<script type="math/tex; mode=display">= f(x,t) + \partial_t f dt + \partial_x f \mathbb{E}_{x,t}[dX_t] + \frac{1}{2}\partial_x^2f \mathbb{E}_{x,t}[dX_t^2]</script>
<script type="math/tex; mode=display">= f(x,t) + \partial_t f dt + \mu(x,t) \partial_x f dt + \frac{\sigma^2(x,t)}{2}\partial_x^2 f dt.</script>
<p>Now, since \( f(x,t) = \mathbb{E}_{x,t}[ f(X_{t + dt}, t + dt) ] \), we subtract \(f(x,t)\) from both sides of the equation to find the BKE:</p>
<script type="math/tex; mode=display">\partial_t f = -\mu(x,t)\partial_x f - \frac{\sigma^2(x,t)}{2}\partial_x^2f</script>
<h3 id="fke">FKE</h3>
<p>Clearly, the BKE can be rewritten as an operator equation:</p>
<script type="math/tex; mode=display">\partial_t f = - \mathcal{L}f,</script>
<p>where we have defined the linear operator \(\mathcal{L} = \mu(x,t) \partial_x + \frac{\sigma^2(x,t)}{2}\partial_x^2 \).
Heuristically speaking, what the BKE tells us is the probability distribution of the process \(X_t\) starting at the initial point \( (x,t) \) until the present; this is why it’s the more fundamental of the two equations.
What we would like is an equation that describes the probability distribution of the process going forward from the current point \( (x’, \tau) \).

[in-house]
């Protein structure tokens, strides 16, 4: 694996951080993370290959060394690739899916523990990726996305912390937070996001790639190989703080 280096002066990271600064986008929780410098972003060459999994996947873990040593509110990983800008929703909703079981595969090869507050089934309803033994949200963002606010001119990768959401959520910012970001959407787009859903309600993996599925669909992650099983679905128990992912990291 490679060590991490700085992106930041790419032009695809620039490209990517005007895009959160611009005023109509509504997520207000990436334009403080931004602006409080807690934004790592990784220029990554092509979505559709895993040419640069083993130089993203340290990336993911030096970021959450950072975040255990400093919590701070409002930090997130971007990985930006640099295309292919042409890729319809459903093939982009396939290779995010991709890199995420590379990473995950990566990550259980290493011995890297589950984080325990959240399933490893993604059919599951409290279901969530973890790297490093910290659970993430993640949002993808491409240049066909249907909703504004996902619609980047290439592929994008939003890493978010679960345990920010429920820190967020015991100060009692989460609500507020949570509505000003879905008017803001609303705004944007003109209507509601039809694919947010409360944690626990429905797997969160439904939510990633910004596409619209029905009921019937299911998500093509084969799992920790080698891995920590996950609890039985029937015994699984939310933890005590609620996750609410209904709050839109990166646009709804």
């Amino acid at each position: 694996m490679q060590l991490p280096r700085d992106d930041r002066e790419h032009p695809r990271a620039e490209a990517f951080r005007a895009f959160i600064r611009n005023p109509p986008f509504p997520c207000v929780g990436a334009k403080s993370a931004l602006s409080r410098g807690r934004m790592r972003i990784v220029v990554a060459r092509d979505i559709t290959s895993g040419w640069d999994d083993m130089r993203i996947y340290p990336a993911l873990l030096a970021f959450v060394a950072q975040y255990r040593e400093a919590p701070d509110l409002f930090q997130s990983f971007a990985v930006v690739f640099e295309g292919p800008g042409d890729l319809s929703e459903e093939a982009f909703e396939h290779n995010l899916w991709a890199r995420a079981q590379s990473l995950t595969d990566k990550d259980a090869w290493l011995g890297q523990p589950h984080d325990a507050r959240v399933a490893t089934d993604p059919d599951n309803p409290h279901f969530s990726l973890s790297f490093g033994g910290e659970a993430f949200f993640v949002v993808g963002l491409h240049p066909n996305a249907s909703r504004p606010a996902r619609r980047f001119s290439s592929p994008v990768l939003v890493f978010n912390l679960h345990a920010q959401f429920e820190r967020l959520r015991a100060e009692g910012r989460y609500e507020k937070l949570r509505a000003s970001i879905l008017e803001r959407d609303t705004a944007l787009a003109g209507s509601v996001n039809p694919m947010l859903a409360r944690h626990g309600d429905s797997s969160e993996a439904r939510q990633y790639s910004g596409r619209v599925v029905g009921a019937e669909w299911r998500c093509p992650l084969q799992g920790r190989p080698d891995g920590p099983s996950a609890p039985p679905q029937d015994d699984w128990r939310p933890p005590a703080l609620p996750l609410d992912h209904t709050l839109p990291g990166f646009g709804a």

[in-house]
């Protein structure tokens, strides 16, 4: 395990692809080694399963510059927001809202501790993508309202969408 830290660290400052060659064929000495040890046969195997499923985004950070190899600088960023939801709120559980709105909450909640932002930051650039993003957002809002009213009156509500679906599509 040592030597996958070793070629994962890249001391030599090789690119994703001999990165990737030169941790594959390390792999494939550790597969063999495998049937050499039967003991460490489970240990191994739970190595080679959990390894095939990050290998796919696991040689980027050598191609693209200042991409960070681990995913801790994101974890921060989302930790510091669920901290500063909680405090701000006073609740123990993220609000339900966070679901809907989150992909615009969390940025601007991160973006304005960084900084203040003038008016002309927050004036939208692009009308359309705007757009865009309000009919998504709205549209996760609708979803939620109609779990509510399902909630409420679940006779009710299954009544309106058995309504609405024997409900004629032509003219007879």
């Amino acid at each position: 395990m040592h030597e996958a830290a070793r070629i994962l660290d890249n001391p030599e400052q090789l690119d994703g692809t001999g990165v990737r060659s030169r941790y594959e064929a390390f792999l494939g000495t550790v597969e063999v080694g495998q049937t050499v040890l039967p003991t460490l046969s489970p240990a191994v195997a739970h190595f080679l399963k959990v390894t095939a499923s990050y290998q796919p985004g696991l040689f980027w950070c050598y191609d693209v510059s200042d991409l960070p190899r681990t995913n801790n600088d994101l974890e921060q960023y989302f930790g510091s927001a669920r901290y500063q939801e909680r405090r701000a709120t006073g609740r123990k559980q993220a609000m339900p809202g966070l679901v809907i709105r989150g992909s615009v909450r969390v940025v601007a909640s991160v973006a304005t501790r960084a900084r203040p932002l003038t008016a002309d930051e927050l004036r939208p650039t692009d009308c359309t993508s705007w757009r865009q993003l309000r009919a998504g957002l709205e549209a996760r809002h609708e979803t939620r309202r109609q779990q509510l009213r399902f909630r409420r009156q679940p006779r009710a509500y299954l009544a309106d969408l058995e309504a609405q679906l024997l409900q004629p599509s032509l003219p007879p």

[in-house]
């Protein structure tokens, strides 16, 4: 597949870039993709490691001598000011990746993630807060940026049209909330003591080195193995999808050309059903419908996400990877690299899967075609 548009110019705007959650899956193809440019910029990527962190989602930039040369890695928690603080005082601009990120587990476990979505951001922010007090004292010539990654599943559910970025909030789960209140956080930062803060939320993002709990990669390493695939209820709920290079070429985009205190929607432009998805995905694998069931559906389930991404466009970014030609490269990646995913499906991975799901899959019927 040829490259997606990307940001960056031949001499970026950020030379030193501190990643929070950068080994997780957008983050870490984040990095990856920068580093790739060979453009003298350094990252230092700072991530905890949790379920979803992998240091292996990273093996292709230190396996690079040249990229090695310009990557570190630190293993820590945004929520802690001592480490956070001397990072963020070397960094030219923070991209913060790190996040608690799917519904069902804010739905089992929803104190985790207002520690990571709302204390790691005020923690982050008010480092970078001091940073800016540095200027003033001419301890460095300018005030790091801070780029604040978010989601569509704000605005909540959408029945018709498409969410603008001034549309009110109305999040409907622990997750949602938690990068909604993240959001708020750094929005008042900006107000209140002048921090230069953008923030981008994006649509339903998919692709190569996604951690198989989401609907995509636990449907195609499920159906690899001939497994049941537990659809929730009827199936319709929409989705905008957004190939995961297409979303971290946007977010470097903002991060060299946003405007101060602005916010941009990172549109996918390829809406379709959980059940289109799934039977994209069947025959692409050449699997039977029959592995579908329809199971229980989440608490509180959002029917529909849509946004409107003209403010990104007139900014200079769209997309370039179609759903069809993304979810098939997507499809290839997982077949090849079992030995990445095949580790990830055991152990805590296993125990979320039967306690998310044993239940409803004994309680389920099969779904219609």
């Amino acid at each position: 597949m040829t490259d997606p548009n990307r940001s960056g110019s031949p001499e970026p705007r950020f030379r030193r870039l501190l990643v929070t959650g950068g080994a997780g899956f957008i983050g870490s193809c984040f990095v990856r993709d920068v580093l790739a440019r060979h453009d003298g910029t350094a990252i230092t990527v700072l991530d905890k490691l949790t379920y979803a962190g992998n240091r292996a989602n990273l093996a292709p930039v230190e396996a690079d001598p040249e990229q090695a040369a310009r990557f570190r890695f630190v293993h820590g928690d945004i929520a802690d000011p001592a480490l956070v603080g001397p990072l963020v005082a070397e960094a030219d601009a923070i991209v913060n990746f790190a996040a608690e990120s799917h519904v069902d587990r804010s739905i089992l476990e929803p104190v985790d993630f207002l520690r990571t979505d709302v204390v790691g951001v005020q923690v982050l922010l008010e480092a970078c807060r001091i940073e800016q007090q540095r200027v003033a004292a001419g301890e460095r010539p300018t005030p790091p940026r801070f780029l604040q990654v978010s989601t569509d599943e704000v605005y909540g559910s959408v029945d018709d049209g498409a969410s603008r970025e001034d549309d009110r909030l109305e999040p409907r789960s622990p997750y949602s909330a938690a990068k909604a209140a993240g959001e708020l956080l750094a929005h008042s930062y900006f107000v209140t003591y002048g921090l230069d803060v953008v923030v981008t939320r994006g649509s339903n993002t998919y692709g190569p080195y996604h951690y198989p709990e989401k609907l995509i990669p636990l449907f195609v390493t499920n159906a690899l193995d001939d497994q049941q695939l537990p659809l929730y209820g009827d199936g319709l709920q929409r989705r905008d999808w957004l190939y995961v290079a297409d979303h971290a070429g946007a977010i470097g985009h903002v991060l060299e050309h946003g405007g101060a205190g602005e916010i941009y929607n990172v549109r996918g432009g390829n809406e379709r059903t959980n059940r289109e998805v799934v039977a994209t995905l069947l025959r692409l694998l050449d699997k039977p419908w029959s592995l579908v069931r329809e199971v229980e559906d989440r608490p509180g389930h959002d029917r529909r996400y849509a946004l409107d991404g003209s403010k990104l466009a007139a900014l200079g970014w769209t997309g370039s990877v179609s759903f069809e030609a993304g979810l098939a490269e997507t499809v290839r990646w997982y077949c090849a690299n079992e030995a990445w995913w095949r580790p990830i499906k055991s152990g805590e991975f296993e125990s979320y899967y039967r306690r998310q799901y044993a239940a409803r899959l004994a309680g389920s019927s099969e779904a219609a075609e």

It is intuitive that this equation is given by</p>
<script type="math/tex; mode=display">\partial_{\tau}f = \mathcal{L}^{\dagger}f,</script>
<p>where the dagger denotes the adjoint; we want the operator to work “backwards” in some way.
Our task is thus to find the adjoint operator of \(\mathcal{L}\).
Since we have been implicitly assuming (by use of the double expectations above) that \(f \in L^2\), we must solve the operator equation</p>
<script type="math/tex; mode=display">\langle f, \mathcal{L}g \rangle_{L^2} = \langle g, \mathcal{L}^{\dagger}f \rangle_{L^2}</script>
<p>To do this we will integrate by parts:</p>
<script type="math/tex; mode=display">\langle f, \mathcal{L}g \rangle_{L^2} = \int_{-\infty}^{\infty} dx f(x) ( \mu(x) \partial_x g + \frac{1}{2}\sigma^2(x) \partial_x^2g)</script>